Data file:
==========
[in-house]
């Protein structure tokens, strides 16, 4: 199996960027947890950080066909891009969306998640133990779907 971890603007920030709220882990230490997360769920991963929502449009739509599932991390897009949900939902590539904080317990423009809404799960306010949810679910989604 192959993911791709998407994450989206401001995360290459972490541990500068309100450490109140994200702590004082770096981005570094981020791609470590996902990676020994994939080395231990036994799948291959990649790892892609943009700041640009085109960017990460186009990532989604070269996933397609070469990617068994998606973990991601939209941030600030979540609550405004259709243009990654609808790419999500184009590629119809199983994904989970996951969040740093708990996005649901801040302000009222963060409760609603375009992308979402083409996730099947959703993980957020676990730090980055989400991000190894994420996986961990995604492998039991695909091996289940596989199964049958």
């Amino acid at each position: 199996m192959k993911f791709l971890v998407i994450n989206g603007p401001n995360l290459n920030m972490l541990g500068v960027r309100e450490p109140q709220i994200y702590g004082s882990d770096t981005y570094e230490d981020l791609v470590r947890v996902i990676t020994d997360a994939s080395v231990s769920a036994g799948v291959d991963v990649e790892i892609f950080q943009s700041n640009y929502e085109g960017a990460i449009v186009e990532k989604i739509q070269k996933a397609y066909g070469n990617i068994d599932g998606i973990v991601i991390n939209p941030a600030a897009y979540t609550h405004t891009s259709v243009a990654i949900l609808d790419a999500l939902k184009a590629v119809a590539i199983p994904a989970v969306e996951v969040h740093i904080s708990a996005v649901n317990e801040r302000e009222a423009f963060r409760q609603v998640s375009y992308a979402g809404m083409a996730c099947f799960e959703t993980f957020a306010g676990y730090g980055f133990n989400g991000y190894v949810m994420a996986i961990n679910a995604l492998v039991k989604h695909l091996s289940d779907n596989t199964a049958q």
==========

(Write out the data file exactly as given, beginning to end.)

[in-house]
């Protein structure tokens, strides 16, 4: 199996960027947890950080066909891009969306998640133990779907 971890603007920030709220882990230490997360769920991963929502449009739509599932991390897009949900939902590539904080317990423009809404799960306010949810679910989604 192959993911791709998407994450989206401001995360290459972490541990500068309100450490109140994200702590004082770096981005570094981020791609470590996902990676020994994939080395231990036994799948291959990649790892892609943009700041640009085109960017990460186009990532989604070269996933397609070469990617068994998606973990991601939209941030600030979540609550405004259709243009990654609808790419999500184009590629119809199983994904989970996951969040740093708990996005649901801040302000009222963060409760609603375009992308979402083409996730099947959703993980957020676990730090980055989400991000190894994420996986961990995604492998039991695909091996289940596989199964049958």
């Amino acid at each position: 199996m192959k993911f791709l971890v998407i994450n989206g603007p401001n995360l290459n920030m972490l541990g500068v960027r309100e450490p109140q709220i994200y702590g004082s882990d770096t981005y570094e230490d981020l791609v470590r947890v996902i990676t020994d997360a994939s080395v231990s769920a036994g799948v291959d991963v990649e790892i892609f950080q943009s700041n640009y929502e085109g960017a990460i449009v186009e990532k989604i739509q070269k996933a397609y066909g070469n990617i068994d599932g998606i973990v991601i991390n939209p941030a600030a897009y979540t609550h405004t891009s259709v243009a990654i949900l609808d790419a999500l939902k184009a590629v119809a590539i199983p994904a989970v969306e996951v969040h740093i904080s708990a996005v649901n317990e801040r302000e009222a423009f963060r409760q609603v998640s375009y992308a979402g809404m083409a996730c099947f799960e959703t993980f957020a306010g676990y730090g980055f133990n989400g991000y190894v949810m994420a996986i961990n679910a995604l492998v039991k989604h695909l091996s289940d779907n596989t199964a049958q």